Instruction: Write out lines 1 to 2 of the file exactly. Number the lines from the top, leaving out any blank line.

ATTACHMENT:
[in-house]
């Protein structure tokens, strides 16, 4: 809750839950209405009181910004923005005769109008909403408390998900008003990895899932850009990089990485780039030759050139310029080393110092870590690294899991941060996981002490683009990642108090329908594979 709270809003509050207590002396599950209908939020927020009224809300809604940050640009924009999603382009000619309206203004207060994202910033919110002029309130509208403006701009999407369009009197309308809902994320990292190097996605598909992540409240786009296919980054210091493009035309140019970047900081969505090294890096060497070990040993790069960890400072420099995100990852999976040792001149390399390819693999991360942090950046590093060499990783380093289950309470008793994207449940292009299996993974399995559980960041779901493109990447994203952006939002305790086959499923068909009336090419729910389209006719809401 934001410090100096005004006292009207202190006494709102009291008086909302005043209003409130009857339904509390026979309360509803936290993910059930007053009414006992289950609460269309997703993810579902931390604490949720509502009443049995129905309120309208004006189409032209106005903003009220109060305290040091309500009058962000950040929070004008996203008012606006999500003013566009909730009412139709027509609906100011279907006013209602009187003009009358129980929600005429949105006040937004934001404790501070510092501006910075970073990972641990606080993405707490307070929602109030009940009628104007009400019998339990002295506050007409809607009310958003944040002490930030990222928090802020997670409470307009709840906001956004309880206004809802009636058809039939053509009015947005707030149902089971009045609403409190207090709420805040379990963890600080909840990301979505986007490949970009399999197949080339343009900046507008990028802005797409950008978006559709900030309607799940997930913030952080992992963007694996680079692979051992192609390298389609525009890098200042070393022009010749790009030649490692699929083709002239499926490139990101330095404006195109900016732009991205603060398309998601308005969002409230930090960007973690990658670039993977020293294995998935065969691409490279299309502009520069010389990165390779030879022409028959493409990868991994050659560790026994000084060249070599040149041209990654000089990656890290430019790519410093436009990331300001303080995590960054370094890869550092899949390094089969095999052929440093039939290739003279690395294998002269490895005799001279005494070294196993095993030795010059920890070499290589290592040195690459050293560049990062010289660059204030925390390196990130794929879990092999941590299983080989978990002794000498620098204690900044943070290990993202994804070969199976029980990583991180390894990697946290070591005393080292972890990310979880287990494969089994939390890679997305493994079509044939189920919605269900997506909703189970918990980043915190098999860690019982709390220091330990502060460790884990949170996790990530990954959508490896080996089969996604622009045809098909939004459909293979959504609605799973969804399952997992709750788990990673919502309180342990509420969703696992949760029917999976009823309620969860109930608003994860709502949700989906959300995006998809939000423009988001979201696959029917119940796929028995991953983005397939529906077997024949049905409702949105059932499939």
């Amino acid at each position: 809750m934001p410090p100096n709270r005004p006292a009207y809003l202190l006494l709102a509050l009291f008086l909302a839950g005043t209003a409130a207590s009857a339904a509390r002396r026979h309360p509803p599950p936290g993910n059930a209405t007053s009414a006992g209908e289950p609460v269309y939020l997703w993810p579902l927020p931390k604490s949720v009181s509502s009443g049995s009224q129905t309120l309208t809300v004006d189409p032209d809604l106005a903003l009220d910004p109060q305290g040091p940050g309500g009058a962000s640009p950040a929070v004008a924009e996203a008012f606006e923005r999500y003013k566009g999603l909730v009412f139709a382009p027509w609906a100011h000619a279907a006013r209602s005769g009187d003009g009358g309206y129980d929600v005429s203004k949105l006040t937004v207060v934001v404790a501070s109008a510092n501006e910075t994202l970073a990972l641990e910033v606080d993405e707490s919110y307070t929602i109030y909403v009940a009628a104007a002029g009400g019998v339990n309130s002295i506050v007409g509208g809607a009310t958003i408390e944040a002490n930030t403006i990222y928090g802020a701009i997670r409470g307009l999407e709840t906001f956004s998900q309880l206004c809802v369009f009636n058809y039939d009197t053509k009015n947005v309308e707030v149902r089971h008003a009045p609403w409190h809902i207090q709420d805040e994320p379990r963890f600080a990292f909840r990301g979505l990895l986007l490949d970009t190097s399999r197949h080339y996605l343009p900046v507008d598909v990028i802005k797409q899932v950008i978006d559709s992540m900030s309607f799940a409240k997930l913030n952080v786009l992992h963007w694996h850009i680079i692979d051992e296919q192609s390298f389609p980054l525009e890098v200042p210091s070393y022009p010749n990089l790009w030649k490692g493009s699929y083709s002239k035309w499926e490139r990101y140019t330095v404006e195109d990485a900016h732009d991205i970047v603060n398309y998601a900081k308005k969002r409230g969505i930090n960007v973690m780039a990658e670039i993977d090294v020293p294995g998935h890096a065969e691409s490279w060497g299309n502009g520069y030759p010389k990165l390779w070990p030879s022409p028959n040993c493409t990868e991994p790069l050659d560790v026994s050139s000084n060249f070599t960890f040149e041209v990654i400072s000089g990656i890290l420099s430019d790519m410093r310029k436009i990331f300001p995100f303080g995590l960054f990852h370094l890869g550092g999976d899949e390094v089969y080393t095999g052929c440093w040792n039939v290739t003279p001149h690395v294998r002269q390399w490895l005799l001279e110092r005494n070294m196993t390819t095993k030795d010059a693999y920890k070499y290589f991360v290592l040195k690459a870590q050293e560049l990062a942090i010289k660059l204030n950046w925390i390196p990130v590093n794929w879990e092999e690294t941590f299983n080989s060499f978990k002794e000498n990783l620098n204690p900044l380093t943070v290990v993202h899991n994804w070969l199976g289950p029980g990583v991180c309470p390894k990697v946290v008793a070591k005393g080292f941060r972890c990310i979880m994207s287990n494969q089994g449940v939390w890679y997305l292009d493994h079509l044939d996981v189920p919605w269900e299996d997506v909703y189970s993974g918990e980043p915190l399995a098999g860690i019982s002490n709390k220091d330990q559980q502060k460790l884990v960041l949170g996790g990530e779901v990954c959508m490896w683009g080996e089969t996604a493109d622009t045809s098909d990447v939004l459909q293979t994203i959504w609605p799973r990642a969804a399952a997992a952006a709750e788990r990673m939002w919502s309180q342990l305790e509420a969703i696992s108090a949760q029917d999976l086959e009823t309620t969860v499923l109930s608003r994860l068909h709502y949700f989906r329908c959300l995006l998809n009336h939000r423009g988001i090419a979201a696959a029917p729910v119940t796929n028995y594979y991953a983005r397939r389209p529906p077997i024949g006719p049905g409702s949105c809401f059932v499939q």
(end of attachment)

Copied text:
[in-house]
């Protein structure tokens, strides 16, 4: 809750839950209405009181910004923005005769109008909403408390998900008003990895899932850009990089990485780039030759050139310029080393110092870590690294899991941060996981002490683009990642108090329908594979 709270809003509050207590002396599950209908939020927020009224809300809604940050640009924009999603382009000619309206203004207060994202910033919110002029309130509208403006701009999407369009009197309308809902994320990292190097996605598909992540409240786009296919980054210091493009035309140019970047900081969505090294890096060497070990040993790069960890400072420099995100990852999976040792001149390399390819693999991360942090950046590093060499990783380093289950309470008793994207449940292009299996993974399995559980960041779901493109990447994203952006939002305790086959499923068909009336090419729910389209006719809401 934001410090100096005004006292009207202190006494709102009291008086909302005043209003409130009857339904509390026979309360509803936290993910059930007053009414006992289950609460269309997703993810579902931390604490949720509502009443049995129905309120309208004006189409032209106005903003009220109060305290040091309500009058962000950040929070004008996203008012606006999500003013566009909730009412139709027509609906100011279907006013209602009187003009009358129980929600005429949105006040937004934001404790501070510092501006910075970073990972641990606080993405707490307070929602109030009940009628104007009400019998339990002295506050007409809607009310958003944040002490930030990222928090802020997670409470307009709840906001956004309880206004809802009636058809039939053509009015947005707030149902089971009045609403409190207090709420805040379990963890600080909840990301979505986007490949970009399999197949080339343009900046507008990028802005797409950008978006559709900030309607799940997930913030952080992992963007694996680079692979051992192609390298389609525009890098200042070393022009010749790009030649490692699929083709002239499926490139990101330095404006195109900016732009991205603060398309998601308005969002409230930090960007973690990658670039993977020293294995998935065969691409490279299309502009520069010389990165390779030879022409028959493409990868991994050659560790026994000084060249070599040149041209990654000089990656890290430019790519410093436009990331300001303080995590960054370094890869550092899949390094089969095999052929440093039939290739003279690395294998002269490895005799001279005494070294196993095993030795010059920890070499290589290592040195690459050293560049990062010289660059204030925390390196990130794929879990092999941590299983080989978990002794000498620098204690900044943070290990993202994804070969199976029980990583991180390894990697946290070591005393080292972890990310979880287990494969089994939390890679997305493994079509044939189920919605269900997506909703189970918990980043915190098999860690019982709390220091330990502060460790884990949170996790990530990954959508490896080996089969996604622009045809098909939004459909293979959504609605799973969804399952997992709750788990990673919502309180342990509420969703696992949760029917999976009823309620969860109930608003994860709502949700989906959300995006998809939000423009988001979201696959029917119940796929028995991953983005397939529906077997024949049905409702949105059932499939």